XFCE is a lightweight and versatile desktop environment that utilises a classic drop-down or pop-up menu to access applications. A little time and effort is needed to properly customise the desktop to suit personal taste.
Before we start, open up a Terminal and make sure your system is up-to-date with the command:
$ sudo apt update && sudo apt upgrade
We can install xfce with the command:
$ sudo apt install xfce4
This will install 45 packages. It’s a 16.9 MB download and uses 84.9 MB of additional disk space.
To get the full experience, we recommend you install the xubuntu-desktop package that offers several applications of its own.
$ sudo apt install xubuntu-desktop
This metapackage installs 280 packages. It’s a 157 MB download using 590 MB of additional disk space. It installs useful programs such as xfce4-terminal (a lightweight terminal emulator) and engrampa (an archive manager).
Once the xubuntu-desktop metapackage is downloaded, you’ll be asked to configure LightDM, a display manager that aims to be lightweight and fast. While Ubuntu 21.04 uses GDM as its display manager, several Ubuntu flavors still use LightDM. It’s the recommended display manager for XFCE too.
Select ‘lightdm’ from the list and press Enter.
We can now reboot our system, and XFCE will be your resident DE.
All articles in this series:
|Linux For Starters: Your Guide to Linux|
|Part 1||What is Linux? Why use Linux? What do I need?|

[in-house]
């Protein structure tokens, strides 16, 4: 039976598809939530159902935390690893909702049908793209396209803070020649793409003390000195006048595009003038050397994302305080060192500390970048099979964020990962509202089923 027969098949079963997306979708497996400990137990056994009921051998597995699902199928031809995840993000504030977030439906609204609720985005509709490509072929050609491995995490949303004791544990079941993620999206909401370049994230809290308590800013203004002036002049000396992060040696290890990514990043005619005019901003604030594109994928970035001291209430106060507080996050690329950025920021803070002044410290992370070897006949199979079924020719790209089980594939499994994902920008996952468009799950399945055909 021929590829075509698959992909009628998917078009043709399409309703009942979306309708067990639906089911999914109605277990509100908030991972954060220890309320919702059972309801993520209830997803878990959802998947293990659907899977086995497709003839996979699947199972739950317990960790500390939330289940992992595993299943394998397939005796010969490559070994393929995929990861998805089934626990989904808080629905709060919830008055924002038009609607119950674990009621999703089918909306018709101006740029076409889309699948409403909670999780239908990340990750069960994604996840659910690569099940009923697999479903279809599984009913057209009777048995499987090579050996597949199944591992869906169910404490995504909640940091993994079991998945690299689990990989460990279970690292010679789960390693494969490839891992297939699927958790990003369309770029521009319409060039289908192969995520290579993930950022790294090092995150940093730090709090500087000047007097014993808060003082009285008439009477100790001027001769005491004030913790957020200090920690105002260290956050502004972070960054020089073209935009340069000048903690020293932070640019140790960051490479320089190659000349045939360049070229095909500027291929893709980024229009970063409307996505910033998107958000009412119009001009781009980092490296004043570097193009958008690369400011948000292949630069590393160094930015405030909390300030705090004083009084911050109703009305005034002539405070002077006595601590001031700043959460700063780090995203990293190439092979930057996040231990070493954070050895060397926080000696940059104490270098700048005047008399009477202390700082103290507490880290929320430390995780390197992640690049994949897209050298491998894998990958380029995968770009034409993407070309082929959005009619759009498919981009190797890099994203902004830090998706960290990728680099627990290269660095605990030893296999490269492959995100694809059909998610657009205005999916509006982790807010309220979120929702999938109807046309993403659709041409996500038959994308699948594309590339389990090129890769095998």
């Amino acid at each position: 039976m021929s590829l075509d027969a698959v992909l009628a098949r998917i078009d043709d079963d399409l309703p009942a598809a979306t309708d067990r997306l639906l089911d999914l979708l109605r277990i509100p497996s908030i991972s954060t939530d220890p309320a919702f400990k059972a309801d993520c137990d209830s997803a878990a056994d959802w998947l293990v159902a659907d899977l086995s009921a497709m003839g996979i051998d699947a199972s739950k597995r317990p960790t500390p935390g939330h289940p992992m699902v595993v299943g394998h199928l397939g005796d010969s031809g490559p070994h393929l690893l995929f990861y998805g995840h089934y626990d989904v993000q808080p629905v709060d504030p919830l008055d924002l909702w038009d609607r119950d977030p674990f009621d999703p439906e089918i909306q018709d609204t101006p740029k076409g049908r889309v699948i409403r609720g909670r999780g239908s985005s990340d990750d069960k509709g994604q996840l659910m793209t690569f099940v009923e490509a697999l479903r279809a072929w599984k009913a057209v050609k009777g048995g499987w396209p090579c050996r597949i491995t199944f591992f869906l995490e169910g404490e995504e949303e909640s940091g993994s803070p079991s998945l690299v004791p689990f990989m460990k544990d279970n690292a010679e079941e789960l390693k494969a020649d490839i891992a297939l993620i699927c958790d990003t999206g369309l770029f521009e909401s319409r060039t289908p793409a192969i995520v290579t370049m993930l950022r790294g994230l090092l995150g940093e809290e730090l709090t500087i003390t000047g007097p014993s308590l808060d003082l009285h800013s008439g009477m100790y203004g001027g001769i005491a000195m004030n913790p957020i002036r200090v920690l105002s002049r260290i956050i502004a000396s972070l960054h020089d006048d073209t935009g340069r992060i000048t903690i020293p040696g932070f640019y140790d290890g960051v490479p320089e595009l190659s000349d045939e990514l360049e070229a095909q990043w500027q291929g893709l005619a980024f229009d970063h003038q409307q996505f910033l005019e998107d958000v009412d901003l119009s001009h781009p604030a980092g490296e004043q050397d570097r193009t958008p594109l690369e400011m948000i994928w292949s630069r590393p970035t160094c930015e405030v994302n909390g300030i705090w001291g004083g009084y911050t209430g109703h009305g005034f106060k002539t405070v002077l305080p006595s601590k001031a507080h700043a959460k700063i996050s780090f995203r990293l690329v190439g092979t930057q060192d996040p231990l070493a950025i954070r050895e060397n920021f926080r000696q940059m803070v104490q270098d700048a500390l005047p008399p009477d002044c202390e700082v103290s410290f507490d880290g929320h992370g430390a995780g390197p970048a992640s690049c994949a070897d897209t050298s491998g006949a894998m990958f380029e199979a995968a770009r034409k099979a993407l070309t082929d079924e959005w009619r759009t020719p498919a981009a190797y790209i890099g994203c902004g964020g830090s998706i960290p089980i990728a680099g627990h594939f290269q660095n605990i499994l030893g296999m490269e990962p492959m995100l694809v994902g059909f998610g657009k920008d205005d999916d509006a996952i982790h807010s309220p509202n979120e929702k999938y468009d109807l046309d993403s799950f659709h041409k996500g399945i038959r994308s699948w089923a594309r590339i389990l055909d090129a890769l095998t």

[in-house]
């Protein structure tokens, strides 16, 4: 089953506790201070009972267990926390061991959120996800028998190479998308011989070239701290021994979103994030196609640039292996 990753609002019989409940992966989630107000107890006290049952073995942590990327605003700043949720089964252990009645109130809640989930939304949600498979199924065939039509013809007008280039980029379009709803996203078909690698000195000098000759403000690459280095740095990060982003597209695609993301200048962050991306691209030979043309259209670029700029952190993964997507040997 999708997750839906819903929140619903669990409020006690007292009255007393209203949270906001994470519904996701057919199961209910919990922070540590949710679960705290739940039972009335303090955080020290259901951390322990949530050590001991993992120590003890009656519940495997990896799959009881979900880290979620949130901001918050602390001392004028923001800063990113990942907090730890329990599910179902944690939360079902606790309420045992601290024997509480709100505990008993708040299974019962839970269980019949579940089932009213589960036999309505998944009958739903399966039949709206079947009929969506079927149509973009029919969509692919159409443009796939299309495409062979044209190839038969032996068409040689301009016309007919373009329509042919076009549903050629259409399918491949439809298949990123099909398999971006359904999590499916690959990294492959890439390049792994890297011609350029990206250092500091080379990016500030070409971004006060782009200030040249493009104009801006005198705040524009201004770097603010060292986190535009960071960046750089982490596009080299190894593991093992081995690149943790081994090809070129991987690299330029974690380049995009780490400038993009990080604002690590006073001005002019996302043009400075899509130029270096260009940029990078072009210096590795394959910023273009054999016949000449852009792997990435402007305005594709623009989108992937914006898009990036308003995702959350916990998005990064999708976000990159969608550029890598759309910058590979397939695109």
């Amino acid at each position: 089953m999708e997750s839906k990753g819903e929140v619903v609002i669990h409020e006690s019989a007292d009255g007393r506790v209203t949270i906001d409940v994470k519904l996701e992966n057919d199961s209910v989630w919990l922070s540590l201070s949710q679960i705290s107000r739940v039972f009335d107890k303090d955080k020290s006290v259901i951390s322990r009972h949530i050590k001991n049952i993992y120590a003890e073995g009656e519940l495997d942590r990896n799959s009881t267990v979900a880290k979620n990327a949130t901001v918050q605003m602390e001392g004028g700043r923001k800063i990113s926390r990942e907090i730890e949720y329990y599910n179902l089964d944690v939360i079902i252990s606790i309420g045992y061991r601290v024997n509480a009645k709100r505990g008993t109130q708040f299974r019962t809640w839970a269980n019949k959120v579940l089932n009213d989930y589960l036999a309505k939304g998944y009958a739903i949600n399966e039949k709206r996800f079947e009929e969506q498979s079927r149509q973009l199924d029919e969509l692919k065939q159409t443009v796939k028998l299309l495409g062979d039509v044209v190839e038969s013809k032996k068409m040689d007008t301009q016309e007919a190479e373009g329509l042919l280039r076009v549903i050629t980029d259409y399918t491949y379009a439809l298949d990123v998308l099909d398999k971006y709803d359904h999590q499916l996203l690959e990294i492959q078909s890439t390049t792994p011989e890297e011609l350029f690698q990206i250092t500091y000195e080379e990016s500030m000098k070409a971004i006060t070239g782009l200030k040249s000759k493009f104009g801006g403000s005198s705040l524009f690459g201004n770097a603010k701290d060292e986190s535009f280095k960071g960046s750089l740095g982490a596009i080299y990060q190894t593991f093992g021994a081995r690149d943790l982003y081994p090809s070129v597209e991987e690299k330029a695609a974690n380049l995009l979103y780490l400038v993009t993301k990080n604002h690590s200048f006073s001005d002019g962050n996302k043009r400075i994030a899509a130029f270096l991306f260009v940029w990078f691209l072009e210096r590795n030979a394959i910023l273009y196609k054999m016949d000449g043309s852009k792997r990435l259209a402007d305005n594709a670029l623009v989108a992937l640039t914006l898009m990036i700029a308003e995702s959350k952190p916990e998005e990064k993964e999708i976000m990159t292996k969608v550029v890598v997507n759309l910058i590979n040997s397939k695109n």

|Part 2||Choose a Linux distribution meeting your specific needs and requirements.|
|Part 3||Make a bootable Ubuntu USB stick in Windows.|
|Part 4||We show you how to install Ubuntu 21.04 on your hard disk.|
|Part 5||Things to do after installing Ubuntu.|
|Part 6||Navigating your way around the Desktop.|
|Part 7||Updating the system, install new software.|
|Part 8||Open source replacements for proprietary Windows desktop software.|
|Part 9||Get started with the power and flexibility of the terminal.|
|Part 10||We cover the basics of files and permissions.|
|Part 11||Getting help from your system.|
|Part 12||Learn all about the file system.|
|Part 13||Manipulating files from the shell.|
|Part 14||Maintain your system with these simple tips.|
|Part 15||Managing users on your system.|
|Part 16||Explore different desktops to GNOME 3.|
|Part 17||Gaming on Linux.|
|Part 18||Protect your privacy with this guide.|
|Part 19||Access the Windows desktop from Linux using a remote desktop client.|
|Part 20||Set up a virtual machine running Ubuntu as the host and openSUSE as the guest.|
|Part 21||Wine lets you run Windows programs on Linux without emulation.|